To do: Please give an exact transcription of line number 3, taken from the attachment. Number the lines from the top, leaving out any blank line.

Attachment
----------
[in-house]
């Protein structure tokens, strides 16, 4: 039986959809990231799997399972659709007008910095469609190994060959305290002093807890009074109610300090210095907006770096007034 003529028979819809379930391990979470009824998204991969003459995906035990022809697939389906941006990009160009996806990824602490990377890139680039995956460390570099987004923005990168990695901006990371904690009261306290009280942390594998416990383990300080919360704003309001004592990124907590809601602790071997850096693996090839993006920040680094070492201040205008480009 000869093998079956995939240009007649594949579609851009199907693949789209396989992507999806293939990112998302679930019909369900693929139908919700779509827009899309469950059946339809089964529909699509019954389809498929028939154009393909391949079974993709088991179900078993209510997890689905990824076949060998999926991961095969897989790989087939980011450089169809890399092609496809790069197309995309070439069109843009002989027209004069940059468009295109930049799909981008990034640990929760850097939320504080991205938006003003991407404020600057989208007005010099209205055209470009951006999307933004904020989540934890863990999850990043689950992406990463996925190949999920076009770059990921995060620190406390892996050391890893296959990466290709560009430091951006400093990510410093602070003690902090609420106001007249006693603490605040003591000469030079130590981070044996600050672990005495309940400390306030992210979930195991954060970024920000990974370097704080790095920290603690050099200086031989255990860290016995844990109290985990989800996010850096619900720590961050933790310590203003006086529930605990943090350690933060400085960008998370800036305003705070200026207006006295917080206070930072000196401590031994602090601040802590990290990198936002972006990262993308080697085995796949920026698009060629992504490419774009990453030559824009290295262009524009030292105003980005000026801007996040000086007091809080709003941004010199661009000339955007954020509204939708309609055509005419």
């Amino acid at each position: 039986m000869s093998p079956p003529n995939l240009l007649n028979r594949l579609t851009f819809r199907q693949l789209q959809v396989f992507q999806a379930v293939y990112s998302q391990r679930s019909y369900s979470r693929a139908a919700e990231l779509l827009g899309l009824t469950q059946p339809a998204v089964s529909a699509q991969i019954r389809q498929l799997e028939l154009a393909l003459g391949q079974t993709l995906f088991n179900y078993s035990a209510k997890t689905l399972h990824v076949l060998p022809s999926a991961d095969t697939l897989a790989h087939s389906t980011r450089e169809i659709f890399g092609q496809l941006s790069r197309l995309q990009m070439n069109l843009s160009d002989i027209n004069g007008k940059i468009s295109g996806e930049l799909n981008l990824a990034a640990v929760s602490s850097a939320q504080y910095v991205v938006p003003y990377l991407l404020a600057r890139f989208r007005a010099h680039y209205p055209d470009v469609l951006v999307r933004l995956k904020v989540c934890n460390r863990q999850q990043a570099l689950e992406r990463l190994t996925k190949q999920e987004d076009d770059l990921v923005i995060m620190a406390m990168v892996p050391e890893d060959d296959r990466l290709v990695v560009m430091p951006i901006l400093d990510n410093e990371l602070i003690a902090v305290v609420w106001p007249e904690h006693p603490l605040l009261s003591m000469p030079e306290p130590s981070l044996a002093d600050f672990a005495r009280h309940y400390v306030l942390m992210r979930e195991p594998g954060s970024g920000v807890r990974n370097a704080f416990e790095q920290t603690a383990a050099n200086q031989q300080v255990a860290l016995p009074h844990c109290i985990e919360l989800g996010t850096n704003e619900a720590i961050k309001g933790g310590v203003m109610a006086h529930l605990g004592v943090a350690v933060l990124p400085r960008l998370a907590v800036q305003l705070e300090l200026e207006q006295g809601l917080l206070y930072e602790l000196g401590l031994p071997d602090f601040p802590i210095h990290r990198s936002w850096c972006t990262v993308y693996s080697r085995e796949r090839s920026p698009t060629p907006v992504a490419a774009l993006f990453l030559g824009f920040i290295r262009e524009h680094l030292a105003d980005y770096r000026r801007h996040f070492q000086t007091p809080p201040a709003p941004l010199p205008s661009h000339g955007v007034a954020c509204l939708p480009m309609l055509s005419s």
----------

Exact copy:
């Amino acid at each position: 039986m000869s093998p079956p003529n995939l240009l007649n028979r594949l579609t851009f819809r199907q693949l789209q959809v396989f992507q999806a379930v293939y990112s998302q391990r679930s019909y369900s979470r693929a139908a919700e990231l779509l827009g899309l009824t469950q059946p339809a998204v089964s529909a699509q991969i019954r389809q498929l799997e028939l154009a393909l003459g391949q079974t993709l995906f088991n179900y078993s035990a209510k997890t689905l399972h990824v076949l060998p022809s999926a991961d095969t697939l897989a790989h087939s389906t980011r450089e169809i659709f890399g092609q496809l941006s790069r197309l995309q990009m070439n069109l843009s160009d002989i027209n004069g007008k940059i468009s295109g996806e930049l799909n981008l990824a990034a640990v929760s602490s850097a939320q504080y910095v991205v938006p003003y990377l991407l404020a600057r890139f989208r007005a010099h680039y209205p055209d470009v469609l951006v999307r933004l995956k904020v989540c934890n460390r863990q999850q990043a570099l689950e992406r990463l190994t996925k190949q999920e987004d076009d770059l990921v923005i995060m620190a406390m990168v892996p050391e890893d060959d296959r990466l290709v990695v560009m430091p951006i901006l400093d990510n410093e990371l602070i003690a902090v305290v609420w106001p007249e904690h006693p603490l605040l009261s003591m000469p030079e306290p130590s981070l044996a002093d600050f672990a005495r009280h309940y400390v306030l942390m992210r979930e195991p594998g954060s970024g920000v807890r990974n370097a704080f416990e790095q920290t603690a383990a050099n200086q031989q300080v255990a860290l016995p009074h844990c109290i985990e919360l989800g996010t850096n704003e619900a720590i961050k309001g933790g310590v203003m109610a006086h529930l605990g004592v943090a350690v933060l990124p400085r960008l998370a907590v800036q305003l705070e300090l200026e207006q006295g809601l917080l206070y930072e602790l000196g401590l031994p071997d602090f601040p802590i210095h990290r990198s936002w850096c972006t990262v993308y693996s080697r085995e796949r090839s920026p698009t060629p907006v992504a490419a774009l993006f990453l030559g824009f920040i290295r262009e524009h680094l030292a105003d980005y770096r000026r801007h996040f070492q000086t007091p809080p201040a709003p941004l010199p205008s661009h000339g955007v007034a954020c509204l939708p480009m309609l055509s005419s």